My empathy for others. When someone shares a problem with me, I feel their pain and discomfort and I feel a kinship with them. While it can be intense at times, I believe it also makes me great at supporting others and giving advice.
What truly drove me to write this book was the lack of support I received from those around me. I knew that their support would have made all the difference in my recovery, yet they chose to let me suffer alone in silence and watched me count the days to my death. I wrote this book for those who care but feel lost about how to start offering their support to someone in need. Oftentimes, people may be afraid to offer help for fear of saying the wrong thing and causing offense. I hope this book can serve as a guide for those individuals to learn more and start a conversation of their own. Their support can be the critical difference between life and death.
From a young age, born into a well- educated and upper-middle class family in Pakistan, I was cognizant that my place—like women in many other cultures—was to be seen and not heard. I faded into my surroundings, trying to fit into our family’s customary structure. In many households worldwide, men are placed at a much higher value than women—mine wasn’t any different. Although my family was neither overly conservative nor religious, there remained an underlying belief, which they’d absorbed from the larger culture as a whole, that a woman’s responsibility is to provide children. Women in my immediate family were not regarded as equal to men, and at times, were treated as though they did not even have the right to make decisions regarding their own well-being. Maintaining honor was especially important to my family due to our status as members of the “Syed” cast. Known to be a descendant of our last prophet, Mohammad [PBUH], Syed is one of the highest castes in Pakistan, and among many other Muslim countries. Strict expectations placed on us by our family members were heavily guided by our cultural beliefs.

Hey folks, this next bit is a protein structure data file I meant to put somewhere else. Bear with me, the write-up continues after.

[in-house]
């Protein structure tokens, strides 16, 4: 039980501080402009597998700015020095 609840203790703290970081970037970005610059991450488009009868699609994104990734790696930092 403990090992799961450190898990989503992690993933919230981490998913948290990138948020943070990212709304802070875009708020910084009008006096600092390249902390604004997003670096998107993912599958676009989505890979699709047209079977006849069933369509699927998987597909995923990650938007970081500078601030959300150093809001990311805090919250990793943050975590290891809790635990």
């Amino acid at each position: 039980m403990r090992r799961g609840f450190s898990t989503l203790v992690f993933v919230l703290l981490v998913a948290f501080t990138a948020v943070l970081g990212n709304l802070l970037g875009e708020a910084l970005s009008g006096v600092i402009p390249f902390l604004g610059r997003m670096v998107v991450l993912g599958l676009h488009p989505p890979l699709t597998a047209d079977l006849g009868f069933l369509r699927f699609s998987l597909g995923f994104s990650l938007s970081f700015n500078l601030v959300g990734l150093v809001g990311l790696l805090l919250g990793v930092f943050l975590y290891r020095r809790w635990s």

Alongside these cultural expectations, I was greatly impacted by the shock, abandonment, and neglect I felt when my adoptive parents revealed I was not their child. In the formative years after they left, I spent most of my time isolated, still in shock, which hindered any room to grow my personality. Individual expression was largely looked down upon in my family, so I was taught to follow and only do as I was told. In many ways I felt robotic and inhuman. Since my biological parents do not have any male siblings, they placed a stronger emphasis on the importance of having sons rather than daughters. As a child, it was constantly disheartening for me to understand that parents could value one child over another simply due to their gender.
When my family first came to the US in 1997, it was around Christmas time, and I was about to turn 13 years old. Never before had I seen entire cities lit up and covered with the beautiful glow of colorful lights and ornaments, and I was in awe. Grinning ear to ear I savored the gorgeous scenery, and crisp, cold air as I looked through the window. America was a dreamland to me! Coming to the United States was the chance for me to start my life over– and I was thrilled by the opportunity. I could be freed from my heartbreaking past experiences with molestation, abuse, neglect, and isolation; I was finally able to erase that dark time from my life forever. Looking forward from this happy, new beginning, all I wanted was to enjoy the possibilities a life in America could offer.